And while some of these newer apps like Wyldfire may not be as niche as those two sites, it may be a bit self-selecting in terms of the people that are drawn to the smaller apps, and you may just find the perfect match, despite a slightly smaller pool.
So… who’s paying?
Just like with any app or startup, these dating platforms all need to figure out a way to stay afloat while still providing a valuable service to users. And while they may focus simply on acquiring new users at first, eventually the investments run out and a revenue model must trickle in.
In the old days, many of these dating platforms simply charged a monthly fee; a handful of sites maintain that model to this day. But for now, the newer dating apps are mainly steering away from those setups.
Some apps — like Coffee Meets Bagel — opt for a “freemium” model, charging for special features like revealing who’s viewed your profile or chatting with an expired match. According to Kang, 3-8% of Coffee Meets Bagel users pay for these premium features.
Other apps are looking into creating added value by letting users narrow down the matches they are served by filters, such as religion and ethnicity.
Brooks thinks in-app spending is the way to go for these guys. Virtual currencies reel people in and can make the experience addicting, just like in popular games. Whether it be paying for the ability to open a chat, or the ability to see more matches, apps will have to find some way to create added value that is worth a user’s financial investment.
And then there’s always ads.
Wyldfire spices up the generic ad by using serving them up as rewards when users accomplish something like getting another user’s contact information or getting a certain percentage of likes. They will receive an ad for something like $US20 off their next Uber as a congratulations for hitting that milestone.
Is love in your future?
Justin McLeod, founder and CEO of dating app Hinge, foresees a consolidation similar to the way Facebook took over the social network space.
In its early days, Hinge competed with platforms like MySpace, Orkut, and Hi-5, but it eventually became the dominant sire.
“There certainly isn’t a need for so many dating apps and platforms,” he told Business Insider. “Networks are strengthened as more people join them, and it creates a virtuous cycle that eventually only allows two or three players at most to participate in the market.
“With the huge shifts in context that have occurred with mobile, social, and big data over the last 10 years, the existing online dating paradigm was ripe to be disrupted. In the future I think you’ll see Tinder, Hinge and perhaps one or two others as the dominant participants in this space.”
Another factor that may contribute to the consolidation is larger corporations acquiring the smaller startups when they run out of money. We saw this happen with IAC, which already owns Match.com and OKCupid, when it recently acquired How About We.
This is especially likely for the newer apps that tend to start from initial funding without a concrete revenue model. Once they run out of money, they’re likely to look for buyouts from larger companies.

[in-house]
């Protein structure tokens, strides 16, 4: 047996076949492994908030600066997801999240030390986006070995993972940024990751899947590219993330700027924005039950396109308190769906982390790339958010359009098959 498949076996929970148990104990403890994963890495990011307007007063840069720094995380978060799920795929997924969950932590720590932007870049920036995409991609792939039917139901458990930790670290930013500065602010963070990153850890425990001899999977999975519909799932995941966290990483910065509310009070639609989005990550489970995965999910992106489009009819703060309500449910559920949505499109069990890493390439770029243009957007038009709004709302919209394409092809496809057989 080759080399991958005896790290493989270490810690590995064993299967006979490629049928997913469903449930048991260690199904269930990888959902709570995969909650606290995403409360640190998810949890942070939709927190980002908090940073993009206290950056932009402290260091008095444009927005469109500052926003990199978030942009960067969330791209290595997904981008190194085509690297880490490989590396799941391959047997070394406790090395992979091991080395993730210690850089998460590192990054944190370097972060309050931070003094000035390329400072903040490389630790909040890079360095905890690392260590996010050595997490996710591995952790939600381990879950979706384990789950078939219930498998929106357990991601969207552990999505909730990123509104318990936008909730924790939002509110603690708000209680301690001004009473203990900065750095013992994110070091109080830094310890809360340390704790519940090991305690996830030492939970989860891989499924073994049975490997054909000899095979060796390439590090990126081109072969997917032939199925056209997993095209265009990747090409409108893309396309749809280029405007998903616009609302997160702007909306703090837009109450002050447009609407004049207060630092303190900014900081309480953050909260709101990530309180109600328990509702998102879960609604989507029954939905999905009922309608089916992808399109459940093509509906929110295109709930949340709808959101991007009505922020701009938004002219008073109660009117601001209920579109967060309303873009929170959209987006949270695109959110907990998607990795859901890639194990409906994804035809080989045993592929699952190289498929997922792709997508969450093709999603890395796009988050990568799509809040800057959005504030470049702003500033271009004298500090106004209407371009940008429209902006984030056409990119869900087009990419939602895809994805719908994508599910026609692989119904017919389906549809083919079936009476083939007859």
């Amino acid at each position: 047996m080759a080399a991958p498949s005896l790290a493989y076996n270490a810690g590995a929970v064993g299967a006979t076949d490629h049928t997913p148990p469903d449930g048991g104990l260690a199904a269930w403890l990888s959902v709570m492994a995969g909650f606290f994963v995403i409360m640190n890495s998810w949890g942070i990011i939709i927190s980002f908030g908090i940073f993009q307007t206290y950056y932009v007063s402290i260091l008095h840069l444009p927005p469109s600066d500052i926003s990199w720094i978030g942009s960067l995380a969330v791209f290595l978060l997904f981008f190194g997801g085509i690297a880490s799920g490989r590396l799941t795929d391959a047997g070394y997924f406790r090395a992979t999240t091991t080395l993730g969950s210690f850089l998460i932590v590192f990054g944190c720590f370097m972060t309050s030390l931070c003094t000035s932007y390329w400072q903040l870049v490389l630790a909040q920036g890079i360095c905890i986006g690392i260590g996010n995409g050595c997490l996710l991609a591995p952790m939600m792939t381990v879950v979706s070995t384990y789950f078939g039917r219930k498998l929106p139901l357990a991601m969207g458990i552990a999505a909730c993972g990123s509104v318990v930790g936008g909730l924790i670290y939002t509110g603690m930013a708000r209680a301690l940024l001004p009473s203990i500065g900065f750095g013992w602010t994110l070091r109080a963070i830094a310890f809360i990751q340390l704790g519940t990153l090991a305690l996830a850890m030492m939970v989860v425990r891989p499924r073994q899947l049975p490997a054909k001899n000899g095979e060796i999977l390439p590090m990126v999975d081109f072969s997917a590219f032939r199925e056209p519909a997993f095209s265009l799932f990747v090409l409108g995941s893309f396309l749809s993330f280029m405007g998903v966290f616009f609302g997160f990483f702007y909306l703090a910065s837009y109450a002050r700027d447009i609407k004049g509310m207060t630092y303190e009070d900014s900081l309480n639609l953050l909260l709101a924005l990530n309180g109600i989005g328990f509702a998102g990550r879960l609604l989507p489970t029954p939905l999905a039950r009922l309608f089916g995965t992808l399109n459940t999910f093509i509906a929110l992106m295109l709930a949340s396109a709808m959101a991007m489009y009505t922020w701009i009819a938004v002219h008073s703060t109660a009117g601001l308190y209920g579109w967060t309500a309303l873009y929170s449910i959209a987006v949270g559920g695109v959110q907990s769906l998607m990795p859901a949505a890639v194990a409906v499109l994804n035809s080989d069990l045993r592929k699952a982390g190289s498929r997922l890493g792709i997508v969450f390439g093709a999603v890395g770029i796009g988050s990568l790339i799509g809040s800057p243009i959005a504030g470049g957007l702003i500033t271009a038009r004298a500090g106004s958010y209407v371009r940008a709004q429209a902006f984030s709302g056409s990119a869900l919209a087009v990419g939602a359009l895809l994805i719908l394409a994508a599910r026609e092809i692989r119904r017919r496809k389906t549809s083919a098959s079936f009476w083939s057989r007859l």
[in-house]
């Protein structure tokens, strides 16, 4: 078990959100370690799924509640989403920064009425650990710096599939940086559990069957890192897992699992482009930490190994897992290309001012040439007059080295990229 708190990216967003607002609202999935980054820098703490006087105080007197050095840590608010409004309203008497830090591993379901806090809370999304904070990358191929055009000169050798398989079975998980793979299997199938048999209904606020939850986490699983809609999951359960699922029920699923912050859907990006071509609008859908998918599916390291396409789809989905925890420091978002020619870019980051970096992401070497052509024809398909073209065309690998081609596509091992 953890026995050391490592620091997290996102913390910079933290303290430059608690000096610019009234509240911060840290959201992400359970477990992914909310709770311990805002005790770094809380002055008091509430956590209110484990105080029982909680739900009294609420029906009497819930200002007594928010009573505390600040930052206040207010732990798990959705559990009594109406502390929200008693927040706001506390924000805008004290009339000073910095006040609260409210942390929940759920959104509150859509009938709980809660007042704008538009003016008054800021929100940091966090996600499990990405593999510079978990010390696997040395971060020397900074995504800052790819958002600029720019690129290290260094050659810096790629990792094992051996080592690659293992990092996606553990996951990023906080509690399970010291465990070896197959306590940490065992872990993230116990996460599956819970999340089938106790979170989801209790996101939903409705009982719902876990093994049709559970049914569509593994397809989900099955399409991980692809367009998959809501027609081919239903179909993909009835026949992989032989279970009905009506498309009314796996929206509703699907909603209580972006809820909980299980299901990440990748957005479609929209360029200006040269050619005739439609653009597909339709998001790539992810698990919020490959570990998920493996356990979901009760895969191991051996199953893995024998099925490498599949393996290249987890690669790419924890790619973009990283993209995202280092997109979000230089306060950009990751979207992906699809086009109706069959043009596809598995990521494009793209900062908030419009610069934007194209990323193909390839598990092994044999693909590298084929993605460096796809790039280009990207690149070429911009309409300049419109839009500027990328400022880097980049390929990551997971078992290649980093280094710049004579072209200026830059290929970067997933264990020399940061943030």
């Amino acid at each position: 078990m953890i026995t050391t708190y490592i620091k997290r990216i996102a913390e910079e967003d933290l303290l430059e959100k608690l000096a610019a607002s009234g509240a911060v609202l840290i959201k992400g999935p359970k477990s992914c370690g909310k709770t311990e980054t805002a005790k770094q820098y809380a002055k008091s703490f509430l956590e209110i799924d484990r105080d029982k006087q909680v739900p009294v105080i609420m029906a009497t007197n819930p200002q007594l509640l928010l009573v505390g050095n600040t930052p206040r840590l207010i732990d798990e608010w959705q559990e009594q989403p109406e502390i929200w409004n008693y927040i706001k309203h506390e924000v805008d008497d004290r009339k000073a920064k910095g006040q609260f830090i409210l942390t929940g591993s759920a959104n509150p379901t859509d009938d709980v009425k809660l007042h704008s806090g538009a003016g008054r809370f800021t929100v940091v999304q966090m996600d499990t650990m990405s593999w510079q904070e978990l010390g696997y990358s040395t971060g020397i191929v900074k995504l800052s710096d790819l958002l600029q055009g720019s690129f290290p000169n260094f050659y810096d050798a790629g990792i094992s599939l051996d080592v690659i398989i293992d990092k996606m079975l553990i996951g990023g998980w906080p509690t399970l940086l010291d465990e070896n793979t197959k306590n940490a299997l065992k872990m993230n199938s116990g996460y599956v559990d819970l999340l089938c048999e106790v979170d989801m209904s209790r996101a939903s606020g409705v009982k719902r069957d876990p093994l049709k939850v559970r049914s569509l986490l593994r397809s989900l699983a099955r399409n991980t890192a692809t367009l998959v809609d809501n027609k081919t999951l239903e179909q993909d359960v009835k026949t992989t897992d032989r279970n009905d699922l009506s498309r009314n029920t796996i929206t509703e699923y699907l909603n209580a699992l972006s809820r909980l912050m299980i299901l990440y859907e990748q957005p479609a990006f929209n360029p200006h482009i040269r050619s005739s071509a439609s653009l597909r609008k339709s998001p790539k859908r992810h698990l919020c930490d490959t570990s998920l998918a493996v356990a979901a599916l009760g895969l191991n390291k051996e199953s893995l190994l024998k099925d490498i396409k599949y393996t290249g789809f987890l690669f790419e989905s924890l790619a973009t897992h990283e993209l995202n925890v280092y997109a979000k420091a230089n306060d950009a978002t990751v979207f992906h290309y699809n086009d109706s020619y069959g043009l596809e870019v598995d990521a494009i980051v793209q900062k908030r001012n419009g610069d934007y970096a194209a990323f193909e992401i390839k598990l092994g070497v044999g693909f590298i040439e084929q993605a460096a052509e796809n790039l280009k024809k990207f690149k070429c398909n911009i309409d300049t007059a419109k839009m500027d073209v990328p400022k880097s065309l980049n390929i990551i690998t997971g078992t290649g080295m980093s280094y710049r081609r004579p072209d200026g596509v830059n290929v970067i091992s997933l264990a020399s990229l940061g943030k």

Profile Polish’s Hoehn doesn’t see the space getting any less crowded in the near future — mainly because the population of online daters is increasing and progressively diverse.
“I don’t think the big online giants are going anywhere,” Hoehn told Business Insider. “I think that’s because the middle age population is online dating now and they will be less open to different apps, but people who are under 30 are really going to start to embrace being able to do their online dating on the move on their phones and to really just treat it more like a game than something that’s serious.
“I think it’s a space where there’s room for everyone,” she said. “Everyone has their own idea for an online dating platform, and anyone who has the tech power behind it is just like I’m going to do it. Which is awesome, but it definitely makes for a crowded space.”
Brooks, on the other hand, really sees Match Group holding out as the powerhouse. Match Group is currently under IAC, but Brooks anticipates a future separation that would leave Match Group as the ultimate online dating umbrella.
While Match Group powers on, Brooks expects a lot of these newer dating apps to slowly drop out.
“Starting a dating app is rather like starting a restaurant,” Brooks said. “It looks very easy to do. It’s a very sexy business. People like to set people up on dates but it’s a lot more difficult because of the critical mass problem.
“What I typically find happens is that I get entrepreneurs who say I’ve got this budget and I spent this building the app. I’ve got 10% left and now I want to grow it,” he said. “Well it’s the other way around. It does require cold hard cash to grow. Although there may be many startups, there will be few survivors. Very few have that unique way of driving eyeballs. Tinder did well, there will probably a hundred more Tinders, but there will be three or four that will be successful.”